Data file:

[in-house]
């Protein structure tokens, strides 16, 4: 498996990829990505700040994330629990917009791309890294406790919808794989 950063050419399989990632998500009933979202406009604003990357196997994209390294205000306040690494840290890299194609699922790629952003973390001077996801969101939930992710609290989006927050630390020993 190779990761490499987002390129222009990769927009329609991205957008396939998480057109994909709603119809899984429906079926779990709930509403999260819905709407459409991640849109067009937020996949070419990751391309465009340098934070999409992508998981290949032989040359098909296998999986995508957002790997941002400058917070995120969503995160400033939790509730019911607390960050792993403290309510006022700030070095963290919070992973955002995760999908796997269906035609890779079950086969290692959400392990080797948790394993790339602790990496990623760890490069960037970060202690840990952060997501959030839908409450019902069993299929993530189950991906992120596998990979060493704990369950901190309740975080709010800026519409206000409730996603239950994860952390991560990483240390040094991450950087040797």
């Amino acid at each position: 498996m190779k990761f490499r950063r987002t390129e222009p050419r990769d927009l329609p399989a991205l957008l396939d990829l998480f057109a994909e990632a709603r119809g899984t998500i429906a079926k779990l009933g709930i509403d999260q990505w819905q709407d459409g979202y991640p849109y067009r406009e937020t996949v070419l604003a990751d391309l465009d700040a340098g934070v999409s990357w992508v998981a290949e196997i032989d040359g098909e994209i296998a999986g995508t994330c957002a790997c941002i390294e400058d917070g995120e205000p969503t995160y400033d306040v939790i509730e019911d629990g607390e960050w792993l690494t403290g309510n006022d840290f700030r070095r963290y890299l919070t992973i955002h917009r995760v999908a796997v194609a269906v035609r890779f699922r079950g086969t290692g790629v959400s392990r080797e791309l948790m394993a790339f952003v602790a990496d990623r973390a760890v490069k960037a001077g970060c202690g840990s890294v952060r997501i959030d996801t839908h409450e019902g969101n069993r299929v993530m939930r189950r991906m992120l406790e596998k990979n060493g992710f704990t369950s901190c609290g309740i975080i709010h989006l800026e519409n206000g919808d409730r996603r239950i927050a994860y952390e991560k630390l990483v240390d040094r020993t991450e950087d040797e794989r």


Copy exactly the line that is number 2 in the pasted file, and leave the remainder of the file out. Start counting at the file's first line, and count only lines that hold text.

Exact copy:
């Protein structure tokens, strides 16, 4: 498996990829990505700040994330629990917009791309890294406790919808794989 950063050419399989990632998500009933979202406009604003990357196997994209390294205000306040690494840290890299194609699922790629952003973390001077996801969101939930992710609290989006927050630390020993 190779990761490499987002390129222009990769927009329609991205957008396939998480057109994909709603119809899984429906079926779990709930509403999260819905709407459409991640849109067009937020996949070419990751391309465009340098934070999409992508998981290949032989040359098909296998999986995508957002790997941002400058917070995120969503995160400033939790509730019911607390960050792993403290309510006022700030070095963290919070992973955002995760999908796997269906035609890779079950086969290692959400392990080797948790394993790339602790990496990623760890490069960037970060202690840990952060997501959030839908409450019902069993299929993530189950991906992120596998990979060493704990369950901190309740975080709010800026519409206000409730996603239950994860952390991560990483240390040094991450950087040797």